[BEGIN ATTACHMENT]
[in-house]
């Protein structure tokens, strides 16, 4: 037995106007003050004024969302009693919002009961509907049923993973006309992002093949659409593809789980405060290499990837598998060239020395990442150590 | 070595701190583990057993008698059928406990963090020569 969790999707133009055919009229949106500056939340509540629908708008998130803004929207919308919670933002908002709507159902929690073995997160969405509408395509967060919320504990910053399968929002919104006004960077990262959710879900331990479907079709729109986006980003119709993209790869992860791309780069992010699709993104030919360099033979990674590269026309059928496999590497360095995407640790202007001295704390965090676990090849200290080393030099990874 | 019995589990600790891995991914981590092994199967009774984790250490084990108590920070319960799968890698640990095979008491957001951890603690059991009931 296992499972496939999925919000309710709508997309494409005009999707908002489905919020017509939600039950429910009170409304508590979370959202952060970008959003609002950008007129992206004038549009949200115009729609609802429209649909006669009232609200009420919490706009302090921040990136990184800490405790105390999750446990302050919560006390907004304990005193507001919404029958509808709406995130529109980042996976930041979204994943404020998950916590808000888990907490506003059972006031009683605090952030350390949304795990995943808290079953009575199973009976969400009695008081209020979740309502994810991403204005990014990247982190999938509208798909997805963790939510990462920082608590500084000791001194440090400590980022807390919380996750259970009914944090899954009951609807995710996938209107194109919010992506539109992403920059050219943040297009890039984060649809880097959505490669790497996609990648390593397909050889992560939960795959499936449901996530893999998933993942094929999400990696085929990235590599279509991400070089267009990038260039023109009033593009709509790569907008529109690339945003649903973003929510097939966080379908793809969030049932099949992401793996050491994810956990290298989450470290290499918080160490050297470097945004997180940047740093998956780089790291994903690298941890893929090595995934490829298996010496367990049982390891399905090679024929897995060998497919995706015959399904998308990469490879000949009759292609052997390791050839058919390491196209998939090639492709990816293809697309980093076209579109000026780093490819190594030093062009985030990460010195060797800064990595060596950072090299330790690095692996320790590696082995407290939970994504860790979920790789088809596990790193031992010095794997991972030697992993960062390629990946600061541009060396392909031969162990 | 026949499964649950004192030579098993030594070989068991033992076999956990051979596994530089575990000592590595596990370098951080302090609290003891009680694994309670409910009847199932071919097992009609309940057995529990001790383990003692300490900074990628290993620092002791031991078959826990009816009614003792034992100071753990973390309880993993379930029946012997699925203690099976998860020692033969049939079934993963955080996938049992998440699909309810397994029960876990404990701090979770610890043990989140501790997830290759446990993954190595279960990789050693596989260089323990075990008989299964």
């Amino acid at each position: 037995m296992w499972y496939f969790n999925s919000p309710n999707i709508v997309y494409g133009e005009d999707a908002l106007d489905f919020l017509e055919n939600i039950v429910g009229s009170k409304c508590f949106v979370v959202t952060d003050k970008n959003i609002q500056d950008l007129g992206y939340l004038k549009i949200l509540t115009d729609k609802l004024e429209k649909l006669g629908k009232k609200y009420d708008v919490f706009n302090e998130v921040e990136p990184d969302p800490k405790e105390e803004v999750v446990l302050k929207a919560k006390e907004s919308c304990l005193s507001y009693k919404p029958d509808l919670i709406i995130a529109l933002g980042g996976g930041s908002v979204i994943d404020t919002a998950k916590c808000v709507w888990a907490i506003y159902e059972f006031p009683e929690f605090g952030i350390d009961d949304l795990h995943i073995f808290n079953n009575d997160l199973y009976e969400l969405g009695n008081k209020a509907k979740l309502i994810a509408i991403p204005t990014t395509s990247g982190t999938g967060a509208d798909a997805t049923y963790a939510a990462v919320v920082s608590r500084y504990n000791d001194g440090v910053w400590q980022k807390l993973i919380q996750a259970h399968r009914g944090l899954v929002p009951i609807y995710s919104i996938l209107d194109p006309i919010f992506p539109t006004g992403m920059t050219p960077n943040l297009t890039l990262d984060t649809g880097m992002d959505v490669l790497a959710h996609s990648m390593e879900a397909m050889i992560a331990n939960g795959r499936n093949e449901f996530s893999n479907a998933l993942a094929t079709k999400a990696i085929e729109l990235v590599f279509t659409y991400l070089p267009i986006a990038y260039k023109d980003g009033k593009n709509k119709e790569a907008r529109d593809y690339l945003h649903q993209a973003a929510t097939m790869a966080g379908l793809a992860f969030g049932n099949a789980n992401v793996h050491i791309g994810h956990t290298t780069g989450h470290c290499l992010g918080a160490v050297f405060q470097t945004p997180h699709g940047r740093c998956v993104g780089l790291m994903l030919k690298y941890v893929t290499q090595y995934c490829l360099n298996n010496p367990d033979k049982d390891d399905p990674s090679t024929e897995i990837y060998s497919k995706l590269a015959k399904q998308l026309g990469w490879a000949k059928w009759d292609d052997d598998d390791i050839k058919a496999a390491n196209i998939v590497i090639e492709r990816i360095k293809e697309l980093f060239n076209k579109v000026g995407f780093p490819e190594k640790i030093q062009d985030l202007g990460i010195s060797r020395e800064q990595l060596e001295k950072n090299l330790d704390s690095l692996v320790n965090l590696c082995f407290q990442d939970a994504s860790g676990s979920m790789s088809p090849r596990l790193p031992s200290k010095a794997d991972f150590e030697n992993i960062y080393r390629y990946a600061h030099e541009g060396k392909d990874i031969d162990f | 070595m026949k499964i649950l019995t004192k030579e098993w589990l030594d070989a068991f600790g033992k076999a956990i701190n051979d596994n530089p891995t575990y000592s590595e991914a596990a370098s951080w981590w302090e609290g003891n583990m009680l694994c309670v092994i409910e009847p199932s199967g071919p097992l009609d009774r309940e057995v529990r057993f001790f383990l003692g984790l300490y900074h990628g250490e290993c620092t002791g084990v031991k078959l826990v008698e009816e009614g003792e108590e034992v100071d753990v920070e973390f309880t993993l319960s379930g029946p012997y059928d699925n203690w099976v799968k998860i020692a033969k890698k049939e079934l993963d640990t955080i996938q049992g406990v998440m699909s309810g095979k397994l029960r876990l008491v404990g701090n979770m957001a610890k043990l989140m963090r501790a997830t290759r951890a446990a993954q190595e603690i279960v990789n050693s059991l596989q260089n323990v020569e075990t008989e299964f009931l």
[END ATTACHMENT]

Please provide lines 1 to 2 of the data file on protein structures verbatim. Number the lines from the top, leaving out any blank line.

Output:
[in-house]
């Protein structure tokens, strides 16, 4: 037995106007003050004024969302009693919002009961509907049923993973006309992002093949659409593809789980405060290499990837598998060239020395990442150590 | 070595701190583990057993008698059928406990963090020569 969790999707133009055919009229949106500056939340509540629908708008998130803004929207919308919670933002908002709507159902929690073995997160969405509408395509967060919320504990910053399968929002919104006004960077990262959710879900331990479907079709729109986006980003119709993209790869992860791309780069992010699709993104030919360099033979990674590269026309059928496999590497360095995407640790202007001295704390965090676990090849200290080393030099990874 | 019995589990600790891995991914981590092994199967009774984790250490084990108590920070319960799968890698640990095979008491957001951890603690059991009931 296992499972496939999925919000309710709508997309494409005009999707908002489905919020017509939600039950429910009170409304508590979370959202952060970008959003609002950008007129992206004038549009949200115009729609609802429209649909006669009232609200009420919490706009302090921040990136990184800490405790105390999750446990302050919560006390907004304990005193507001919404029958509808709406995130529109980042996976930041979204994943404020998950916590808000888990907490506003059972006031009683605090952030350390949304795990995943808290079953009575199973009976969400009695008081209020979740309502994810991403204005990014990247982190999938509208798909997805963790939510990462920082608590500084000791001194440090400590980022807390919380996750259970009914944090899954009951609807995710996938209107194109919010992506539109992403920059050219943040297009890039984060649809880097959505490669790497996609990648390593397909050889992560939960795959499936449901996530893999998933993942094929999400990696085929990235590599279509991400070089267009990038260039023109009033593009709509790569907008529109690339945003649903973003929510097939966080379908793809969030049932099949992401793996050491994810956990290298989450470290290499918080160490050297470097945004997180940047740093998956780089790291994903690298941890893929090595995934490829298996010496367990049982390891399905090679024929897995060998497919995706015959399904998308990469490879000949009759292609052997390791050839058919390491196209998939090639492709990816293809697309980093076209579109000026780093490819190594030093062009985030990460010195060797800064990595060596950072090299330790690095692996320790590696082995407290939970994504860790979920790789088809596990790193031992010095794997991972030697992993960062390629990946600061541009060396392909031969162990 | 026949499964649950004192030579098993030594070989068991033992076999956990051979596994530089575990000592590595596990370098951080302090609290003891009680694994309670409910009847199932071919097992009609309940057995529990001790383990003692300490900074990628290993620092002791031991078959826990009816009614003792034992100071753990973390309880993993379930029946012997699925203690099976998860020692033969049939079934993963955080996938049992998440699909309810397994029960876990404990701090979770610890043990989140501790997830290759446990993954190595279960990789050693596989260089323990075990008989299964």